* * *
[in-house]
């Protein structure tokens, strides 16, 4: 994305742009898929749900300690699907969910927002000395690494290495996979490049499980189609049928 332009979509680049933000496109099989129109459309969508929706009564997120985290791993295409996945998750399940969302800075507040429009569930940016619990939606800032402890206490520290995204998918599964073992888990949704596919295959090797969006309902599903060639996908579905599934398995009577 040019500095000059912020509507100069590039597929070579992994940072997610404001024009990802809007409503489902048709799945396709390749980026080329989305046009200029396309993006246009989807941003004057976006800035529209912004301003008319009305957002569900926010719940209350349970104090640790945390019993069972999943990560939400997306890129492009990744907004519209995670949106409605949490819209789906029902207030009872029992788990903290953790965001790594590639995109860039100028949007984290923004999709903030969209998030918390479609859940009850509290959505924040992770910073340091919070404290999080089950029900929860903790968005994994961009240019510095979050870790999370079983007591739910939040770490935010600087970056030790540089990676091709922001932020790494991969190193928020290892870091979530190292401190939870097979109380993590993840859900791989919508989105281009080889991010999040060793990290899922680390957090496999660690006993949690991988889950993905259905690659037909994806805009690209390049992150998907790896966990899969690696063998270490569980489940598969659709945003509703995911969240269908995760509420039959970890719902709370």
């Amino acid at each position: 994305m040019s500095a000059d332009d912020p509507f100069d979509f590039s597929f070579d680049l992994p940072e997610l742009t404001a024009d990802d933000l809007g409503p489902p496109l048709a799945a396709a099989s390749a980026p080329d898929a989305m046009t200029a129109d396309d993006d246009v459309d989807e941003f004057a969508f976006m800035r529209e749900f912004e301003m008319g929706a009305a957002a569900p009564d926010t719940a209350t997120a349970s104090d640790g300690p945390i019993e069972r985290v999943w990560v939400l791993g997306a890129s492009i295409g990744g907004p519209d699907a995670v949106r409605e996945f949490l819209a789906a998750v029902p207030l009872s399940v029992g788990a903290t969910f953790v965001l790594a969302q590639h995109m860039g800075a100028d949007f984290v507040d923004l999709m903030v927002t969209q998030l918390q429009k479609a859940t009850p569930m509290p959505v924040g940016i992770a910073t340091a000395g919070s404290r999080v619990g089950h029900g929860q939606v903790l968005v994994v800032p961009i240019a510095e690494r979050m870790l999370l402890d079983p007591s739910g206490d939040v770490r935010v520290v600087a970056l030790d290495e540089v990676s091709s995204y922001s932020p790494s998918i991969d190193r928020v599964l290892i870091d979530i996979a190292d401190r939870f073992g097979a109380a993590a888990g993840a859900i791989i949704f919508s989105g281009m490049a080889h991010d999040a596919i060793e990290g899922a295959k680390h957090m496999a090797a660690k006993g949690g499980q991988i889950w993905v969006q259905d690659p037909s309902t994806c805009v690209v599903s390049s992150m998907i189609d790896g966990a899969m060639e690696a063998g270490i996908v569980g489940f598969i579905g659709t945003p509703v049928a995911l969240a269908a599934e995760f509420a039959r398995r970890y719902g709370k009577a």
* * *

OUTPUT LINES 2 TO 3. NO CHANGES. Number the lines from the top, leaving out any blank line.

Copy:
């Protein structure tokens, strides 16, 4: 994305742009898929749900300690699907969910927002000395690494290495996979490049499980189609049928 332009979509680049933000496109099989129109459309969508929706009564997120985290791993295409996945998750399940969302800075507040429009569930940016619990939606800032402890206490520290995204998918599964073992888990949704596919295959090797969006309902599903060639996908579905599934398995009577 040019500095000059912020509507100069590039597929070579992994940072997610404001024009990802809007409503489902048709799945396709390749980026080329989305046009200029396309993006246009989807941003004057976006800035529209912004301003008319009305957002569900926010719940209350349970104090640790945390019993069972999943990560939400997306890129492009990744907004519209995670949106409605949490819209789906029902207030009872029992788990903290953790965001790594590639995109860039100028949007984290923004999709903030969209998030918390479609859940009850509290959505924040992770910073340091919070404290999080089950029900929860903790968005994994961009240019510095979050870790999370079983007591739910939040770490935010600087970056030790540089990676091709922001932020790494991969190193928020290892870091979530190292401190939870097979109380993590993840859900791989919508989105281009080889991010999040060793990290899922680390957090496999660690006993949690991988889950993905259905690659037909994806805009690209390049992150998907790896966990899969690696063998270490569980489940598969659709945003509703995911969240269908995760509420039959970890719902709370």
């Amino acid at each position: 994305m040019s500095a000059d332009d912020p509507f100069d979509f590039s597929f070579d680049l992994p940072e997610l742009t404001a024009d990802d933000l809007g409503p489902p496109l048709a799945a396709a099989s390749a980026p080329d898929a989305m046009t200029a129109d396309d993006d246009v459309d989807e941003f004057a969508f976006m800035r529209e749900f912004e301003m008319g929706a009305a957002a569900p009564d926010t719940a209350t997120a349970s104090d640790g300690p945390i019993e069972r985290v999943w990560v939400l791993g997306a890129s492009i295409g990744g907004p519209d699907a995670v949106r409605e996945f949490l819209a789906a998750v029902p207030l009872s399940v029992g788990a903290t969910f953790v965001l790594a969302q590639h995109m860039g800075a100028d949007f984290v507040d923004l999709m903030v927002t969209q998030l918390q429009k479609a859940t009850p569930m509290p959505v924040g940016i992770a910073t340091a000395g919070s404290r999080v619990g089950h029900g929860q939606v903790l968005v994994v800032p961009i240019a510095e690494r979050m870790l999370l402890d079983p007591s739910g206490d939040v770490r935010v520290v600087a970056l030790d290495e540089v990676s091709s995204y922001s932020p790494s998918i991969d190193r928020v599964l290892i870091d979530i996979a190292d401190r939870f073992g097979a109380a993590a888990g993840a859900i791989i949704f919508s989105g281009m490049a080889h991010d999040a596919i060793e990290g899922a295959k680390h957090m496999a090797a660690k006993g949690g499980q991988i889950w993905v969006q259905d690659p037909s309902t994806c805009v690209v599903s390049s992150m998907i189609d790896g966990a899969m060639e690696a063998g270490i996908v569980g489940f598969i579905g659709t945003p509703v049928a995911l969240a269908a599934e995760f509420a039959r398995r970890y719902g709370k009577a």